1. What are the general powers/functions of a Notary Public?
A Notary Public acts as an official witness appointed
by the state government to witness the signing of important
documents and to administer oaths. A Notary is authorized
to witness or attest a signature, administer an oath or
affirmation, certify an oath or affirmation, take
acknowledgements, and certify or attest a copy (in limited
cases). Every state has their own Notary guidelines and
codes, administered and maintained by each Secretary of State.
As a public officer, the
sovereign power of your state is vested in you; that is, your
authority to act comes from the state.
A notarial appointment is a privilege. A notary
must be a person of proven integrity and character, and one who
can be trusted to perform the duties of a state officer.
2. What is a Notary Loan Signing Agent?
A Notary Loan Signing Agent is a Notary with
experience witnessing loan document signings. A Notary is
hired as an independent contractor by either a real estate
lender, a closing agent, title/escrow firm, signing service, or
the borrower to deliver documents, present each page in the
package, ensure that documents are initialed and signed as
necessary, notarize where required, and return the signed loan
documents for processing. Many borrowers do not realize
that in many cases they may select their own Notary to perform
this service, which is something they need to discuss with their
escrow or title officer. I have often been requested by
borrowers directly to be the Notary assigned to their loan
3. Why are documents notarized?
Documents are notarized to defer fraud and to create a public
record. Once a document is signed before a Notary Public,
who is an impartial and responsible public official, it could be
recorded by a county clerk, entered as evidence in a courtroom
proceeding, or used in other legal and government functions.
A Notary Public also takes steps to confirm the identity of the
signer when necessary. Also, a Notary will observe for
signs that the signer is signing documents knowingly and
4. How much does it cost to have something notarized?
Fees for notarial services are mandated by each state.
In addition to the fees for each notarization, travel fees will
also apply for instances when a Notary travels to your location
for a notarization. Loan documents signings require much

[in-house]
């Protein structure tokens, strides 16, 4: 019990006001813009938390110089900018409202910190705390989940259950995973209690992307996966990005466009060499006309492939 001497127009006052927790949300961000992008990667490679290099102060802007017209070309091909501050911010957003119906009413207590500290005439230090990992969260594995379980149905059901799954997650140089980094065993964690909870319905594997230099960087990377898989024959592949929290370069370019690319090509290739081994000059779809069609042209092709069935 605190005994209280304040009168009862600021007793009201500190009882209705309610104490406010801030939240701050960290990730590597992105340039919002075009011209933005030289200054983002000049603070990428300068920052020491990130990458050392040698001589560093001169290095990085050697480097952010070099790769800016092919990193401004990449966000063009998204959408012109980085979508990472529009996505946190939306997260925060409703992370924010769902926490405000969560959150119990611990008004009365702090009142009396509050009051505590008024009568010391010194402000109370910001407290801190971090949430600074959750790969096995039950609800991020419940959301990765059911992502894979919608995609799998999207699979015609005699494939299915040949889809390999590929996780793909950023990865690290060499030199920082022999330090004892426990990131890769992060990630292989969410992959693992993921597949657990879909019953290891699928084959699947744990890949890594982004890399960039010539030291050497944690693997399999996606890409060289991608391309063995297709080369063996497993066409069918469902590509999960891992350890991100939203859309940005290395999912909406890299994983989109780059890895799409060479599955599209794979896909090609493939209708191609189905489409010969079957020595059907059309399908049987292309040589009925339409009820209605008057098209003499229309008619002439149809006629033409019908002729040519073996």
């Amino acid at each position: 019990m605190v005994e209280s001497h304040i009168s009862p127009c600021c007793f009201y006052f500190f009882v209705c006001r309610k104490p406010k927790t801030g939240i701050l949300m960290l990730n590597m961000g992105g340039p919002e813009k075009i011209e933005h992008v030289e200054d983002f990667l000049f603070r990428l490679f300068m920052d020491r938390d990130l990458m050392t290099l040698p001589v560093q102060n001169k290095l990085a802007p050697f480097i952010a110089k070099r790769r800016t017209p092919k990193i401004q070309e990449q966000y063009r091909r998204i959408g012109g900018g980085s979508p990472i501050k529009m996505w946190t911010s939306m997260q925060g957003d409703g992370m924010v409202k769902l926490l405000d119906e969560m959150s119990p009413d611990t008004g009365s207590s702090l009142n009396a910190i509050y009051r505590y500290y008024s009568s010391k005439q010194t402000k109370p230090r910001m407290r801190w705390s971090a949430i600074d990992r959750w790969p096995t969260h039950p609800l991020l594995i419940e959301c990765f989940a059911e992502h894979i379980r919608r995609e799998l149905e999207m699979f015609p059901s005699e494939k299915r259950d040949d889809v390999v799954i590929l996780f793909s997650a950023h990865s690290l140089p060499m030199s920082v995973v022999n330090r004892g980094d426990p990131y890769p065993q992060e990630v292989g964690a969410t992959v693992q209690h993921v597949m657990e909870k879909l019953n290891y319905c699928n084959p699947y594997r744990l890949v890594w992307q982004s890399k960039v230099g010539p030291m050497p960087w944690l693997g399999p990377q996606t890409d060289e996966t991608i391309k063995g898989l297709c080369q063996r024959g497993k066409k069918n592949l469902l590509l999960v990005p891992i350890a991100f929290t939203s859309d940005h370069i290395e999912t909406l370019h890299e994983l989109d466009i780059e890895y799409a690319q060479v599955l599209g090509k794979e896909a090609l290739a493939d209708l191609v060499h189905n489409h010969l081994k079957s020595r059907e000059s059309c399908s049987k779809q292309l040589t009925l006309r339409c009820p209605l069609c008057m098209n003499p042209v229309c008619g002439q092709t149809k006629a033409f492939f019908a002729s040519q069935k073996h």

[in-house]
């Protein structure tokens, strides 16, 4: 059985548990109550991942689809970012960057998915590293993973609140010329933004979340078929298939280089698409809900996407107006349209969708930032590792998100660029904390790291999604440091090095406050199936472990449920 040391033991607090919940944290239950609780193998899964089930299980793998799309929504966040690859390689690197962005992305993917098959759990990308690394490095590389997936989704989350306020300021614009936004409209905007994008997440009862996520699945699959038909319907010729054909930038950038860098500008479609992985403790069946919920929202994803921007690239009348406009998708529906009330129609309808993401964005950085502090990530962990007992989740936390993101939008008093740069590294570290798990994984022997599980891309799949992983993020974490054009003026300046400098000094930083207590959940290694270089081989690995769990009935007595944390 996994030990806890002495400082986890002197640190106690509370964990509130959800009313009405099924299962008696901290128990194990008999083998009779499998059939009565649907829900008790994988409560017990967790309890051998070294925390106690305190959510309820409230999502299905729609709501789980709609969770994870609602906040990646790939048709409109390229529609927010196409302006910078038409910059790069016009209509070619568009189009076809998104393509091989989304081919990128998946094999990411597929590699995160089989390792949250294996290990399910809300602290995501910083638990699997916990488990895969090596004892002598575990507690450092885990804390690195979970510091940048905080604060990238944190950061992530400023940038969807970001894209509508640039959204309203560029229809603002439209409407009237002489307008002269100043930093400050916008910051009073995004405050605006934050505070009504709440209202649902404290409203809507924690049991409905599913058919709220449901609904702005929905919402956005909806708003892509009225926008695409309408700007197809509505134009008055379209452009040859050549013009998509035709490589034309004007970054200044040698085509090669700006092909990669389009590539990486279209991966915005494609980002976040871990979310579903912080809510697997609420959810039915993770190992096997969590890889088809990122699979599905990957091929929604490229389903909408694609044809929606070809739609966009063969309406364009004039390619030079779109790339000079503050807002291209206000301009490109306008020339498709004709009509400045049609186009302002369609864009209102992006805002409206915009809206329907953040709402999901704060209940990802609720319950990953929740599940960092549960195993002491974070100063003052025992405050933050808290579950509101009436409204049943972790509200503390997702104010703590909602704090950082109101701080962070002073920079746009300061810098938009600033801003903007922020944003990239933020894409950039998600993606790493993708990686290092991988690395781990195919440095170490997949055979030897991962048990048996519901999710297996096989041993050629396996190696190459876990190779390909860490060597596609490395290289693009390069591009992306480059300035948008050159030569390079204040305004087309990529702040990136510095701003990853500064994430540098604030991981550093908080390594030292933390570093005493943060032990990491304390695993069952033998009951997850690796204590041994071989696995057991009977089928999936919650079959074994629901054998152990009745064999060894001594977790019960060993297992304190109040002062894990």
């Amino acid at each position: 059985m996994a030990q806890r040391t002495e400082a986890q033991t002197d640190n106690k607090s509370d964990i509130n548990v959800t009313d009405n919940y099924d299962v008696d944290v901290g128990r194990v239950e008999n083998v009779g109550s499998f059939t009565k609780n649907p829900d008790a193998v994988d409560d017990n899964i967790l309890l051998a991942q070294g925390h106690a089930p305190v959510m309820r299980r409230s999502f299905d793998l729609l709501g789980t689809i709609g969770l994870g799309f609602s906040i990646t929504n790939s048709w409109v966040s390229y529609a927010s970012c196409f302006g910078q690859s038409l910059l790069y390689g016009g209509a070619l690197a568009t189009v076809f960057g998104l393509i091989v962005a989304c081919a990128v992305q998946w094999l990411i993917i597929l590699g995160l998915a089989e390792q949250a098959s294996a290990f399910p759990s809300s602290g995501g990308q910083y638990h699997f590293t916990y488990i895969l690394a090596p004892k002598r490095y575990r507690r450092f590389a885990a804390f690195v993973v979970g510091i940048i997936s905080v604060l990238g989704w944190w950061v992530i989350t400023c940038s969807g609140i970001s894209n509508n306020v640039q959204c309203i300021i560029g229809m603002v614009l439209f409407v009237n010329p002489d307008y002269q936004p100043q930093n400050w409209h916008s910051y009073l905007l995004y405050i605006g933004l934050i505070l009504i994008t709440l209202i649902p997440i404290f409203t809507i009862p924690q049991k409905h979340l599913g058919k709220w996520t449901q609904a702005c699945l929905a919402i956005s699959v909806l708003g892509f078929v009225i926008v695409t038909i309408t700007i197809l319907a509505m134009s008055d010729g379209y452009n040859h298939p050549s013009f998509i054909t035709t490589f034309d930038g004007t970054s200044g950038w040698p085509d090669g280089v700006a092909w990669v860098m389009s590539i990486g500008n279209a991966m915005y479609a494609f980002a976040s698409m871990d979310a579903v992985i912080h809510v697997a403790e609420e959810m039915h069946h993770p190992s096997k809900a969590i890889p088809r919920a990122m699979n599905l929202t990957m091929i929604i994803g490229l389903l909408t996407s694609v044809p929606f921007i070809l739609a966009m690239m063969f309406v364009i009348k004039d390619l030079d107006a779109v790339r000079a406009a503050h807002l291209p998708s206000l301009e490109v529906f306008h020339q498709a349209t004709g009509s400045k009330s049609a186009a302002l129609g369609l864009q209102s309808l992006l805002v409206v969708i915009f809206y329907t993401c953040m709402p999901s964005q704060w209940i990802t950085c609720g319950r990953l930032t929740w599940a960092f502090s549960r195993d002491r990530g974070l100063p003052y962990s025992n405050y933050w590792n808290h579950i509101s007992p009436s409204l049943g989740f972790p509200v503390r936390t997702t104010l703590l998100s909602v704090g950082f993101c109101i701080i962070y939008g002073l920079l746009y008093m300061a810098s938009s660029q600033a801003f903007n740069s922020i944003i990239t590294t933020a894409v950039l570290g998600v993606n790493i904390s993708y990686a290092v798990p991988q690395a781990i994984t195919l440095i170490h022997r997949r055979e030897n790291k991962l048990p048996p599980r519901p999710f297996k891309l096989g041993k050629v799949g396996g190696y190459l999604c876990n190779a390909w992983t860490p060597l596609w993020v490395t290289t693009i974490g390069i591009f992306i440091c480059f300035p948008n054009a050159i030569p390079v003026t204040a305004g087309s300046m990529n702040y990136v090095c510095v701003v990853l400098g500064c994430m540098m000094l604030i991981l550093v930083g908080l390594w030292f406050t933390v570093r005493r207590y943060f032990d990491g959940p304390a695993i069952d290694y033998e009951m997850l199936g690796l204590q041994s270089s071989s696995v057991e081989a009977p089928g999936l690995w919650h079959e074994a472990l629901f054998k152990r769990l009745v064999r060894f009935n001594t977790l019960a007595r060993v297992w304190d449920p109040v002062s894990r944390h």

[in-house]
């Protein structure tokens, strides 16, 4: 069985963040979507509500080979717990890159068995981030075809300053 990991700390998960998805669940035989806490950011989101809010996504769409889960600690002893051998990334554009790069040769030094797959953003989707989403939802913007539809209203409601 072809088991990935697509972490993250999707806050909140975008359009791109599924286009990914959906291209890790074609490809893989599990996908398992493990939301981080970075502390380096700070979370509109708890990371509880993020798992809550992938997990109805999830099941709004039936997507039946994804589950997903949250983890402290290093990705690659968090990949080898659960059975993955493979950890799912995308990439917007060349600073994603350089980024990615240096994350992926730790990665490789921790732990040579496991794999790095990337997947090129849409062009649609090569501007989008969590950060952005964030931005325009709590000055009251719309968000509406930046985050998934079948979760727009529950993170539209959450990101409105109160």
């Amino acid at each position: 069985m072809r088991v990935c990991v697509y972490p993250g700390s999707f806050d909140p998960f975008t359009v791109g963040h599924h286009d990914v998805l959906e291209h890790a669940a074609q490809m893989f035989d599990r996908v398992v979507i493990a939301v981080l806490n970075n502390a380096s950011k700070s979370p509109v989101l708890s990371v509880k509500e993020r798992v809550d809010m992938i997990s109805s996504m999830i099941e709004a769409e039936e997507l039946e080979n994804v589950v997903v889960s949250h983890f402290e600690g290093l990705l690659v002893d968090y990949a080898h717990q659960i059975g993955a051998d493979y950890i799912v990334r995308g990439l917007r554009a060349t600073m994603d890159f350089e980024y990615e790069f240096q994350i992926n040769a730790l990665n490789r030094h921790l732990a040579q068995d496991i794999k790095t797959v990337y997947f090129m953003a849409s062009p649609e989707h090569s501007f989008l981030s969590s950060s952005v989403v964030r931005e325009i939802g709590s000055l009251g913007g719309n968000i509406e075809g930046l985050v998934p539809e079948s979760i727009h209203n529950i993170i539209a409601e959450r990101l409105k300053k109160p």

more than the notarization involved and fees are on a
case-by-case basis. Please call for more information about
5. What types of identification are required?
Driver's License or non-driver's ID card
issued by a U.S. state.
Foreign passport stamped by the U.S.
Immigration Services (USCIS).
US Military Identification Card that
contains all required elements stated above, (The Common
Access Card 'CAC' is not acceptable).
Driver's license issued in Mexico or Canada.
Inmate ID Issued by
the California Dept. of Corrections.
Employee Card issued by an agency or office
of the state of California or any city or
county within the state. (Federal IDs are not acceptable.)
*Note IDs must be current, or if expired, issued within
the past 5 years.
the document signer's photograph, physical description and
serial or other identifying number.
6. Are Social Security cards, birth certificates, or marriage
licenses acceptable forms of ID?
No. They do not meet the above requirement.
7. Does the name on the document have to match my ID exactly?
Not necessarily. However, the name on the document can
be no more than the name on the ID. For example, if the
name on the ID is “Jane Alice Doe,” the document can bear the
names “Jane Doe,” “Jane A. Doe,” “J.A. Doe” but not “Jane B
Doe,” “Jane Brown-Smith,” or “J.B. Smith.”
8. Can I sign the document before the Notary arrives?
It depends. A document that needs a Jurat (usually an
oath or affirmation, depending on what the issuing party has
requested) must be signed in the presence of the Notary.
Documents that require an acknowledgement require only that the
signer appear before the Notary and acknowledge that they did
indeed signed the document. If it was virtually impossible
to appear personally a "Subscribing Witness" may be used.
The Subscribing Witness must be someone the Notary
personally knows. The Subscribing Witness has to have
witnessed the signer signing the document.